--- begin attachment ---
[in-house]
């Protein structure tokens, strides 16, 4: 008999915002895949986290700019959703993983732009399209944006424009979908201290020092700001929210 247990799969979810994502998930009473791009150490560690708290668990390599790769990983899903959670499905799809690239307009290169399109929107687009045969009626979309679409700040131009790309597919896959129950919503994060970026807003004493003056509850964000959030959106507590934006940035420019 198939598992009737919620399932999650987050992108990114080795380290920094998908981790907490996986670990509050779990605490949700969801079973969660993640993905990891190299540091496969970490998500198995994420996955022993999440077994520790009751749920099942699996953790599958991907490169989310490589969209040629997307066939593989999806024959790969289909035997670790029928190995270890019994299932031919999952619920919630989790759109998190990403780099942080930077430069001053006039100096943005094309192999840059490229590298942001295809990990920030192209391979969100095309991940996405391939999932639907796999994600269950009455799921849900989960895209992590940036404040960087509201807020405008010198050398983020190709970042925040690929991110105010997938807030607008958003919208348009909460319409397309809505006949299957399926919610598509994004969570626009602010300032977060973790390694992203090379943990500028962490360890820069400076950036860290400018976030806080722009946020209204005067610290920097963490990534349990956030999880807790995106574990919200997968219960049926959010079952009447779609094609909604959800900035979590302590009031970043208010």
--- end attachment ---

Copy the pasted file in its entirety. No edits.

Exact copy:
[in-house]
């Protein structure tokens, strides 16, 4: 008999915002895949986290700019959703993983732009399209944006424009979908201290020092700001929210 247990799969979810994502998930009473791009150490560690708290668990390599790769990983899903959670499905799809690239307009290169399109929107687009045969009626979309679409700040131009790309597919896959129950919503994060970026807003004493003056509850964000959030959106507590934006940035420019 198939598992009737919620399932999650987050992108990114080795380290920094998908981790907490996986670990509050779990605490949700969801079973969660993640993905990891190299540091496969970490998500198995994420996955022993999440077994520790009751749920099942699996953790599958991907490169989310490589969209040629997307066939593989999806024959790969289909035997670790029928190995270890019994299932031919999952619920919630989790759109998190990403780099942080930077430069001053006039100096943005094309192999840059490229590298942001295809990990920030192209391979969100095309991940996405391939999932639907796999994600269950009455799921849900989960895209992590940036404040960087509201807020405008010198050398983020190709970042925040690929991110105010997938807030607008958003919208348009909460319409397309809505006949299957399926919610598509994004969570626009602010300032977060973790390694992203090379943990500028962490360890820069400076950036860290400018976030806080722009946020209204005067610290920097963490990534349990956030999880807790995106574990919200997968219960049926959010079952009447779609094609909604959800900035979590302590009031970043208010």